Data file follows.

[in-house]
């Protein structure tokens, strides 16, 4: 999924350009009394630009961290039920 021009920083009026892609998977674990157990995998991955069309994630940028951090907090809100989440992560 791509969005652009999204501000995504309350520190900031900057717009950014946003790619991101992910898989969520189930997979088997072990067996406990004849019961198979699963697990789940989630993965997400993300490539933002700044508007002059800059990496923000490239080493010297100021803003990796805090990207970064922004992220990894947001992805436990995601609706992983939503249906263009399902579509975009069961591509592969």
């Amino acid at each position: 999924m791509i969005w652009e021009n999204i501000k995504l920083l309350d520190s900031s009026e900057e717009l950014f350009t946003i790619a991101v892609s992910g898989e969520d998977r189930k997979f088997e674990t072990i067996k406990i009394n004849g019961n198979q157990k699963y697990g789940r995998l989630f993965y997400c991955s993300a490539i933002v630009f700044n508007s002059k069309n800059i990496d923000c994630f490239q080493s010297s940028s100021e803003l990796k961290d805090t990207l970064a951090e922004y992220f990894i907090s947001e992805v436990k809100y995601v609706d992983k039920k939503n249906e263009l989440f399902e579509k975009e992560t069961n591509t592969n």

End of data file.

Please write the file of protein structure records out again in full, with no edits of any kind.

[in-house]
């Protein structure tokens, strides 16, 4: 999924350009009394630009961290039920 021009920083009026892609998977674990157990995998991955069309994630940028951090907090809100989440992560 791509969005652009999204501000995504309350520190900031900057717009950014946003790619991101992910898989969520189930997979088997072990067996406990004849019961198979699963697990789940989630993965997400993300490539933002700044508007002059800059990496923000490239080493010297100021803003990796805090990207970064922004992220990894947001992805436990995601609706992983939503249906263009399902579509975009069961591509592969």
């Amino acid at each position: 999924m791509i969005w652009e021009n999204i501000k995504l920083l309350d520190s900031s009026e900057e717009l950014f350009t946003i790619a991101v892609s992910g898989e969520d998977r189930k997979f088997e674990t072990i067996k406990i009394n004849g019961n198979q157990k699963y697990g789940r995998l989630f993965y997400c991955s993300a490539i933002v630009f700044n508007s002059k069309n800059i990496d923000c994630f490239q080493s010297s940028s100021e803003l990796k961290d805090t990207l970064a951090e922004y992220f990894i907090s947001e992805v436990k809100y995601v609706d992983k039920k939503n249906e263009l989440f399902e579509k975009e992560t069961n591509t592969n």